Cloudera literally aroused wonder at Strata Conference + Hadoop World last fall when it announced its Enterprise Data Hub (EDH) strategy. Standing before a packed house at the conference in New York City, the company’s co-founder and Chief Strategy Officer, Mike Olson proclaimed that Hadoop was moving from the periphery to the architectural center of the data center. It is now not only a place where data destined for Hadoop processing can land, but also where all enterprise data, without discrimination, can be efficiently and securely stored, processed, analyzed and delivered on demand to special purpose systems for further processing.

It’s important to note that this wasn’t so much Cloudera’s vision for how information would be managed at some point in the future, it was something that some of the company’s clients were already doing, or showing interest in doing. And a good part of how they were making this happen was via Cloudera Enterprise and the advanced data management solutions that Cloudera had built around it.

The aforementioned had “grown organically” in response to what customers needed, according to Matt Brandwein, director, product marketing at Cloudera. The support subscriptions were paid for a la carte.

Cloudera’s Customer Attuned Enterprise Play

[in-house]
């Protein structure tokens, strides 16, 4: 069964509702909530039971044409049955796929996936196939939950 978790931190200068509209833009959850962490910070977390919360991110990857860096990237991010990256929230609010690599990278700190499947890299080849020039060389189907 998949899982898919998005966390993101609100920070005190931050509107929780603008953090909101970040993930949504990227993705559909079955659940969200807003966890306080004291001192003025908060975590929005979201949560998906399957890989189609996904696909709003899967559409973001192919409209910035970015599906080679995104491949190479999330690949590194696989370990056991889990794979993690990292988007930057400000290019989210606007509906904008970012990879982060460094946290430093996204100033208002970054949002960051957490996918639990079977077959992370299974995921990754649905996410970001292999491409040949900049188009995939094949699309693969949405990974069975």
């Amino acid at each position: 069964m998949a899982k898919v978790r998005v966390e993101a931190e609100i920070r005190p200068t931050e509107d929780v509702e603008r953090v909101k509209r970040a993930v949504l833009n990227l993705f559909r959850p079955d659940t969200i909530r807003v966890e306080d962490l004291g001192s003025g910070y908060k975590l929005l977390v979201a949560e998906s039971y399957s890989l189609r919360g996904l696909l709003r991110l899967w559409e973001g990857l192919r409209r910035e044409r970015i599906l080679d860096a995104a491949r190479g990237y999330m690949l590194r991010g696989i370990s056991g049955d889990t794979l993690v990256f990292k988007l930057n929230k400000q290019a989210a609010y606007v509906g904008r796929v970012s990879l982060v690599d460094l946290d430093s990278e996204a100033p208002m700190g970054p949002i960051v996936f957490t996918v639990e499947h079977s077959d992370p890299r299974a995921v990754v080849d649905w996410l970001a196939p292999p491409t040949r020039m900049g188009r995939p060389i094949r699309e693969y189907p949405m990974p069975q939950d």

When Cloudera went to market with its EDH offering, it learned two very interesting things: first, that enterprises were eager to get on board with the new architecture (they sold eight data hubs in six weeks) and second, that customers felt that the consumption model for Cloudera’s enterprise-grade offerings was confusing.

Needless to say, the company saw the latter as a problem, and one that needed to be fixed in short order. So they took a step back to look at customer buying patterns and found three primary consumption models:

  1. Customers who were using Cloudera’s core Hadoop distribution (CDH), Cloudera Manager and support services (no proprietary products in this model)
  2. Customers who were using core Hadoop, Cloudera Manager and an additional premium advanced data management technology (for purposes such as ad serving)
  3. Customers who were using all, or almost all, that Cloudera had to offer (which often resulted in what is now the full-blown Enterprise Data Hub)

Cloudera Introduces New Packaging and Pricing

In response to those findings, Cloudera today introduces three editions of Cloudera Enterprise, each with their own packaging and pricing: